I am working as a Critical care nurse.
Im still considered myself a pretty new nurse, with less than 2 years experiences. Though, working with very sick population , for example, D.C) I have become pretty acquainted with the concept of a ‘good death’; and in our definition, it is when and where the patient spends his/ her last days in the most comfortable way possible. This is the what we call Palliative care, or I call it “P-care”
This options enables the patient to maintain his/ her dignity, as opposed to have a breathing tube shoved down their throat and for us to control the symptoms enough so that he/ she can spend some quality time with the loved ones.
So with very minimal responses from all the medical management/ interventions, would you rather:
�Be in an unfamiliar environment with tube down your throats, naked under cheap hospital gown, foley in your bladder, EKG and wires all over your chest, your extremities get all puffy due to fluid overload, bedsores. On top of that you are sedated ( and paralyzed- even worst)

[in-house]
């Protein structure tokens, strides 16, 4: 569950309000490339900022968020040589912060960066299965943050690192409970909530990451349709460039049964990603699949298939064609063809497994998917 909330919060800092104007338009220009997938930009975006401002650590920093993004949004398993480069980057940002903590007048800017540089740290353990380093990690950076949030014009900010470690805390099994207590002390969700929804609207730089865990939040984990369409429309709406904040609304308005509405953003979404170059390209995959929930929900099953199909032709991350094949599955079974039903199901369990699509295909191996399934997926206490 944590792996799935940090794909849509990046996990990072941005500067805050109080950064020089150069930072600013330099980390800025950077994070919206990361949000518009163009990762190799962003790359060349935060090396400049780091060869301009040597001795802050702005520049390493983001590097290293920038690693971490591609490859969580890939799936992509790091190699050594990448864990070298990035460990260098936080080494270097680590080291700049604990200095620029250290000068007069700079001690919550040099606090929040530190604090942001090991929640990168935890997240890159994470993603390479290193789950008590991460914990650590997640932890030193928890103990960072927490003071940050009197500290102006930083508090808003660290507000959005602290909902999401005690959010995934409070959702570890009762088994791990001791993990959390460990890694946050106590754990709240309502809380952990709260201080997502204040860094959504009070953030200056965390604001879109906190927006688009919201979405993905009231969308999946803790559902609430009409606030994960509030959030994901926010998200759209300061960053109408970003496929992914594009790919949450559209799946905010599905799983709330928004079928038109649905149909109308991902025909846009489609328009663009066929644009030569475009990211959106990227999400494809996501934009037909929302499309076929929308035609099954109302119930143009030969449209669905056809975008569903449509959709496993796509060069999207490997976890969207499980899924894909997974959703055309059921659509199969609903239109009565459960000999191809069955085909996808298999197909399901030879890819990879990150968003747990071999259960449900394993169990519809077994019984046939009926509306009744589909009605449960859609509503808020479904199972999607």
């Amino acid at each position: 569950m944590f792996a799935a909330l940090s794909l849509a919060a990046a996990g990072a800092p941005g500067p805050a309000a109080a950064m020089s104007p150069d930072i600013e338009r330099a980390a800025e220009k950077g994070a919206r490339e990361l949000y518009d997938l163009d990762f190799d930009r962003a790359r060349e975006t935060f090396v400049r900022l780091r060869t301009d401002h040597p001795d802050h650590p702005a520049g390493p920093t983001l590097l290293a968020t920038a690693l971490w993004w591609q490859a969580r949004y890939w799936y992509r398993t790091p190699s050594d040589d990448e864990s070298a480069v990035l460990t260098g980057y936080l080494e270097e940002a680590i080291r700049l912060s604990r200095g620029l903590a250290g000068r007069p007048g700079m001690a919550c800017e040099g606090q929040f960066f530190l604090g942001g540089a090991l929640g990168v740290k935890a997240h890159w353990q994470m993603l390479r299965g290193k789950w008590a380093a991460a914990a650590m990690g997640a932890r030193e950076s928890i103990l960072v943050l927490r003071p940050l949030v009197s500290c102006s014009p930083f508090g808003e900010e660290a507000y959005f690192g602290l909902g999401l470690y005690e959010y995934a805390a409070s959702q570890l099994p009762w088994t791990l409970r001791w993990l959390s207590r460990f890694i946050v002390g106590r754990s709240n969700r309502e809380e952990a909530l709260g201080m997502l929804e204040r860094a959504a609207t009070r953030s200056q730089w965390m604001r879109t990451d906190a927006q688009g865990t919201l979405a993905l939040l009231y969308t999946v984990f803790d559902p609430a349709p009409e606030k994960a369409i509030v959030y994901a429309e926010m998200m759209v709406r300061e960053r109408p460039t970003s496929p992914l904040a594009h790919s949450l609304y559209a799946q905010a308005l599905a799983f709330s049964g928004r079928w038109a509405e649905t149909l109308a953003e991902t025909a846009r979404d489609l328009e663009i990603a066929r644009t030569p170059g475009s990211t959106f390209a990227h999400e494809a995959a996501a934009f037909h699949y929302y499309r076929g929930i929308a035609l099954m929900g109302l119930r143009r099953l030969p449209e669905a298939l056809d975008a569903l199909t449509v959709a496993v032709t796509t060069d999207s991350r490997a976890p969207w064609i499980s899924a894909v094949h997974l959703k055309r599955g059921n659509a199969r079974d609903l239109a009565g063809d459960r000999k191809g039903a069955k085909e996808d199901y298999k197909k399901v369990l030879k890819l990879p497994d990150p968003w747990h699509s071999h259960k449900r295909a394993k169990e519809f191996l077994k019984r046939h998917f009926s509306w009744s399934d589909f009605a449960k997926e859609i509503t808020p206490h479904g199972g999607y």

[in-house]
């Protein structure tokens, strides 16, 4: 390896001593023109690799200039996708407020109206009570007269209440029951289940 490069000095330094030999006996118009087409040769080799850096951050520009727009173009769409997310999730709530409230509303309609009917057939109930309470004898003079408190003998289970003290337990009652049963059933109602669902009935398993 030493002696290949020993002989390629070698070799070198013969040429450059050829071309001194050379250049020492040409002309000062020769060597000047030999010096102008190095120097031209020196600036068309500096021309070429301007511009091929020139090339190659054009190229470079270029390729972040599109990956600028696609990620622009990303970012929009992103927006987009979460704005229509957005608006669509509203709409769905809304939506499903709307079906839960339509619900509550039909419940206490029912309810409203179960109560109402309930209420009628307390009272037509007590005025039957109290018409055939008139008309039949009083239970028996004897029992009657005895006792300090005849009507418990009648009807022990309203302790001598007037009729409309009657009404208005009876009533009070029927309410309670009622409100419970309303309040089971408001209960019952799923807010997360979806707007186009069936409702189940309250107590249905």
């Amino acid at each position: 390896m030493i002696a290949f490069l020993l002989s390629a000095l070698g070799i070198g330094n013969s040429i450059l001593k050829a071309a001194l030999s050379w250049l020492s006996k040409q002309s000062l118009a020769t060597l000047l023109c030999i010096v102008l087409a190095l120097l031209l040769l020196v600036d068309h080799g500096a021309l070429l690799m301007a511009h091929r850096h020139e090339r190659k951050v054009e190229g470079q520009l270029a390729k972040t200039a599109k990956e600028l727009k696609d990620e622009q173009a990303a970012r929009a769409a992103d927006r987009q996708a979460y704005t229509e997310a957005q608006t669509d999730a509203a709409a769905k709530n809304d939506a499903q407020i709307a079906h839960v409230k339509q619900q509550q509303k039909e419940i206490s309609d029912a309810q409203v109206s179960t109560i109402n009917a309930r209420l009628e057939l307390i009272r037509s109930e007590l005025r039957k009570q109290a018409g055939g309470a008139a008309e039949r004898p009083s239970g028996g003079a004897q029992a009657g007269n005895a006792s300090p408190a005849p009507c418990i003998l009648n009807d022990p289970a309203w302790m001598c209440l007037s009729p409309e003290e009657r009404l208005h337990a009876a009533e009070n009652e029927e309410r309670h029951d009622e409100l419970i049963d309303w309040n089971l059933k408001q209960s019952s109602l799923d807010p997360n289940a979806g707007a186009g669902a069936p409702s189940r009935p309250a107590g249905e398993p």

�Be with your family and spend last days with them. Your family is primary caregiver, with the help of Pcare team, of course to manage the symptoms.
I lost count of how many time For the past 2 years when I has asked myself this same question over and over “ why is this patient not on P-care, we have exhausted all options”. Obviously it’s alot more involved, and it’s easy said than done. However, I wish there are more teaching/ education regarding Palliative care so that patients and families are well introduced and offered this option, at right when all the interventions are exhausted and patients have very to none minimal responses.
In a very Clift note version: Palliative care offers symptom management/comfort cares, and also some degree of restorative care to improve the patient’s level of functioning. For these to happen concurrently, there somewhat has to be a good, tremendous amount of social support from both patient and families, as well as p-care team.